What Does Heeling In Plants Mean?
In the nursery business we often toss around terminology that some people get confused by. I often suggest to people that when they buy plants late in the fall to just “heel them in” until spring. And they often have no idea what I mean by that.
Sometimes we gardeners simply run out of time to properly plant everything in the garden. In the winter, bare root trees and plants or trees and plants in containers do not have the protection to survive the cold and, in the summer, bare root and container plants are susceptible to heat damage. Heeling in plants gives them a little extra layer of protection from the weather.Heeling in plants gives them a little extra layer of protection from the weather.
In this video I am going to show you what I mean by that, and show you what extremes I go to in an effort to protect my young bare root plants for the winter. Take a look.
Jennifer Montgomery says
I’m a bit late to the heeling in party here…..but…..I have 13 apple trees in pots, grafted spring of 2021, can I heel them in upright in their pots in my (currently empty) kitchen garden raised beds until Spring? Or should i take them out of their pots? We live in Zone 6 in Eastern Washington State. Thank you so very much for your reply!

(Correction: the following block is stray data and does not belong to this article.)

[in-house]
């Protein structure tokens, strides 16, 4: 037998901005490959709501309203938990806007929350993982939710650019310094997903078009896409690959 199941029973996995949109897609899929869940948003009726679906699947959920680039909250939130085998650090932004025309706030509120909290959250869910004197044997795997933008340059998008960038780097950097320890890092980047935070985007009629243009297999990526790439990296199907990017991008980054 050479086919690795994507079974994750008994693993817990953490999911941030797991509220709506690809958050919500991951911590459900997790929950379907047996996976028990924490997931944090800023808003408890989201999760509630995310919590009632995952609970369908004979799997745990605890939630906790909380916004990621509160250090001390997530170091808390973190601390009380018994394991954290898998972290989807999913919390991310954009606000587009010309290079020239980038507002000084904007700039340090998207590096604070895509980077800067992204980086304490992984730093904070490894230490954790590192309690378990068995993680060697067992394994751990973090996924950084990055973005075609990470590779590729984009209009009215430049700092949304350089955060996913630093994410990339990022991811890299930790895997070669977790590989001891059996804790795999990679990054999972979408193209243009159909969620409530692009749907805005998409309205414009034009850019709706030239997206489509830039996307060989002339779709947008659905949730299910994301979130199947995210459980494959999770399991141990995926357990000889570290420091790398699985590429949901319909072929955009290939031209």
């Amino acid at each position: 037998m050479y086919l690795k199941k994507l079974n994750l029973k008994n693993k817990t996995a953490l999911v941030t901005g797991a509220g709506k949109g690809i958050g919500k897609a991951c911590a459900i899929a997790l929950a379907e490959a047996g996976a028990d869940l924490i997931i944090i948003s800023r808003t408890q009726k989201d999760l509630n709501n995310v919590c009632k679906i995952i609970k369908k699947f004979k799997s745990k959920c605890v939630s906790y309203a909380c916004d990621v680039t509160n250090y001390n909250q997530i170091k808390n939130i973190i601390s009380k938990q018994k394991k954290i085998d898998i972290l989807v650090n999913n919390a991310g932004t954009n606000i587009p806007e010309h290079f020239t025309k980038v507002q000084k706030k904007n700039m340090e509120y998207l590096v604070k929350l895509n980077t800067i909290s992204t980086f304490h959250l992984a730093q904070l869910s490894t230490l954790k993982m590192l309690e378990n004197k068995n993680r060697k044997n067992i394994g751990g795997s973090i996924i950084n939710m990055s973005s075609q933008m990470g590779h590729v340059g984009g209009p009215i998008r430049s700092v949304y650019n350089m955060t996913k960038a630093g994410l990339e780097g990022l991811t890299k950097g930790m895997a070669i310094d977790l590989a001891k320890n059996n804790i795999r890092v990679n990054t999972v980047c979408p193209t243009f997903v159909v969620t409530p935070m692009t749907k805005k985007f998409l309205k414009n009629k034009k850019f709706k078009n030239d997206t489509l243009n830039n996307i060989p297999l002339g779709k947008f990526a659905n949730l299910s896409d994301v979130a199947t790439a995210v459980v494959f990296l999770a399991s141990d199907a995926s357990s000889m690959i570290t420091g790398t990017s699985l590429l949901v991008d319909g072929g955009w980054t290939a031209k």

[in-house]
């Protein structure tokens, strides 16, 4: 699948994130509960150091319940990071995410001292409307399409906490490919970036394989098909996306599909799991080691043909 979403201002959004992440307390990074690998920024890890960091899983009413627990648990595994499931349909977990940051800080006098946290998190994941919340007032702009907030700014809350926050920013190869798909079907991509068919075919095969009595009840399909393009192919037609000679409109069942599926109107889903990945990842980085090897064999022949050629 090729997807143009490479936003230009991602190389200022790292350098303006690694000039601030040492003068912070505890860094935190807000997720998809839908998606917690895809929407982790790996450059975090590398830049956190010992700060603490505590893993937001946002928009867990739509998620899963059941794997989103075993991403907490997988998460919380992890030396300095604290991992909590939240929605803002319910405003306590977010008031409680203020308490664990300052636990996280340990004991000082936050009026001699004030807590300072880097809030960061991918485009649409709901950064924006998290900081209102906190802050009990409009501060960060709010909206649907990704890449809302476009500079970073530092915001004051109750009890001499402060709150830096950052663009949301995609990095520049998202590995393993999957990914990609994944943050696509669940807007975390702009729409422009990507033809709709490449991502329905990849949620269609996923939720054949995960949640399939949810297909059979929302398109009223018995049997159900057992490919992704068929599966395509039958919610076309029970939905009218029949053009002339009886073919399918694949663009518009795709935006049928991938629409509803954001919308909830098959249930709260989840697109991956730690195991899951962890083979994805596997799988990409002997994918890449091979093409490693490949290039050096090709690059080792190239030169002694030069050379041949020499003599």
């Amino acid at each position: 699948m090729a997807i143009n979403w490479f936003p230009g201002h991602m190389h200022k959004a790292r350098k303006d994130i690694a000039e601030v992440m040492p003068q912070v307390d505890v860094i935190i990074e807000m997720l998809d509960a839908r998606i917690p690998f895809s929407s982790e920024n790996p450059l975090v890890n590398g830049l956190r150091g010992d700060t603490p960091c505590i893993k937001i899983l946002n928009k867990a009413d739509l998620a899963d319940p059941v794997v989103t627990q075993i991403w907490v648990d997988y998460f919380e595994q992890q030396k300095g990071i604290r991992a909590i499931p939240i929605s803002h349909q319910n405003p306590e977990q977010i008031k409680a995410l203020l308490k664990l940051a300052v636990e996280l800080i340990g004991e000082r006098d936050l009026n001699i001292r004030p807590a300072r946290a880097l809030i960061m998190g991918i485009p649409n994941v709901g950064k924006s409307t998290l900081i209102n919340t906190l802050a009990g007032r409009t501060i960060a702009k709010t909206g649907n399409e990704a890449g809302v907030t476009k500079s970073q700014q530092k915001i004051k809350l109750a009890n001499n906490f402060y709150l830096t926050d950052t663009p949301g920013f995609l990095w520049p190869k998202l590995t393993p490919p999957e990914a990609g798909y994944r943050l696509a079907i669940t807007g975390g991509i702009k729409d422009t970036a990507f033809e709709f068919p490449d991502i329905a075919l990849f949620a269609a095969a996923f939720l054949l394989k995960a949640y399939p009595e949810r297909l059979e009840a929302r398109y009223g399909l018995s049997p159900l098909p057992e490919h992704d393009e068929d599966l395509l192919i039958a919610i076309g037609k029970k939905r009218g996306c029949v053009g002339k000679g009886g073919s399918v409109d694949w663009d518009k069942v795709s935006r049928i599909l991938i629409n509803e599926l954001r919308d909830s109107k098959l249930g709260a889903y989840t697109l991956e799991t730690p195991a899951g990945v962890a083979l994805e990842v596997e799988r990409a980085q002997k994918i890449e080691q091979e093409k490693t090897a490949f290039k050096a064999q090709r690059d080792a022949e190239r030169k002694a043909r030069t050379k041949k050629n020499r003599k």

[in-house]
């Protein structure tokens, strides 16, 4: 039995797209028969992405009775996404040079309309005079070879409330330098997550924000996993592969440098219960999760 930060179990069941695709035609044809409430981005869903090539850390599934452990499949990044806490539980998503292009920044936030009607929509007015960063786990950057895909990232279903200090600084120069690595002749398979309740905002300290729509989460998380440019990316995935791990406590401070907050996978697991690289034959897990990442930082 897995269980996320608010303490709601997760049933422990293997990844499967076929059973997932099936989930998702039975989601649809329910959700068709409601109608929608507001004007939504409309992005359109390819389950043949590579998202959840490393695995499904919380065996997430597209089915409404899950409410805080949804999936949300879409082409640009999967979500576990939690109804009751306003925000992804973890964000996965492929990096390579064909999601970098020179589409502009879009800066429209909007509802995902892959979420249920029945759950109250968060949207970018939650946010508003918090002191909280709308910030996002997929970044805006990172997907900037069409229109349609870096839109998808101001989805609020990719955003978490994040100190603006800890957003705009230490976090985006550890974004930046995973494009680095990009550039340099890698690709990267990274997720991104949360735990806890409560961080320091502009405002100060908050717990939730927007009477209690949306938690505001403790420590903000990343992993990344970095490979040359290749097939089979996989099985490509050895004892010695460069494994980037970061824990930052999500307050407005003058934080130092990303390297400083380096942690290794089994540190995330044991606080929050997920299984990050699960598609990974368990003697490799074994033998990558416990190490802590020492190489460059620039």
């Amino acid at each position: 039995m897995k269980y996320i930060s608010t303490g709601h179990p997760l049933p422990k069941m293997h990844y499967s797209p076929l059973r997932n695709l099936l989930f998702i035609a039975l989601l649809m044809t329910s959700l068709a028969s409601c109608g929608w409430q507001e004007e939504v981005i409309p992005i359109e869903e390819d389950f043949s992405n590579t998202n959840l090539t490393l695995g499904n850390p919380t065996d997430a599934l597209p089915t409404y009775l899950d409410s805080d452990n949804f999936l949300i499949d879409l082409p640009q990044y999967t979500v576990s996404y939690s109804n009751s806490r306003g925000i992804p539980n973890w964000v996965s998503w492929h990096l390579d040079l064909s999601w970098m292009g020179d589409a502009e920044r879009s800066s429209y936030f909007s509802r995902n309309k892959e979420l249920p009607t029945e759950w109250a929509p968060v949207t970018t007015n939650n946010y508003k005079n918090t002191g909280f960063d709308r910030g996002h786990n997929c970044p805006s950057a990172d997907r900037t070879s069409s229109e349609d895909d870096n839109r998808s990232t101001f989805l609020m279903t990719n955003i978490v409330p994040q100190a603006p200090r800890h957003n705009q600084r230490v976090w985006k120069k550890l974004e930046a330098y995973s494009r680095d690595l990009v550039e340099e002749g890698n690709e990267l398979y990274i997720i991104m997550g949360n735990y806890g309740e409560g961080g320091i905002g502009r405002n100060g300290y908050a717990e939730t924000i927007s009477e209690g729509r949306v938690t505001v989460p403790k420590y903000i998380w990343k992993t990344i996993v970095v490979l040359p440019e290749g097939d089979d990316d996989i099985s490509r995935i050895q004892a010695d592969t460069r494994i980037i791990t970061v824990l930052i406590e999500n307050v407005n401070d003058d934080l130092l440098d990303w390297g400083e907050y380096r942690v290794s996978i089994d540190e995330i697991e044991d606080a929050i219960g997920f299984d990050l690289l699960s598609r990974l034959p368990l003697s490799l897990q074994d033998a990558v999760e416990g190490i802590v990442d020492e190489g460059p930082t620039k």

Either way should be fine.
Thank you for all your videos. They are so helpful!
I just received two spicebush “sticks” from a nursery in Michigan that I ordered in April. They are bare root, and dormant. The planting instructions that came with them mentioned “heeling in,” but this is summer, so I am nervous about how to handle them. I think they ship mostly in the fall, so I suspect the instructions were meant for that time of the year.
I put them in separate pots for now, but don’t know how to treat them afterwards. I figured I could put them on the side of the morning room that sticks out at the back of my house, to protect from wind (we get a lot of it here) and to keep its exposure to the sun at half a day. I used leftover soil from the pots of plants that I planted already. I figure I can replant them into the landscape next year. DId I do the right thing?
I was disappointed at how small and skinny the pieces were. I was hoping for something more substantial.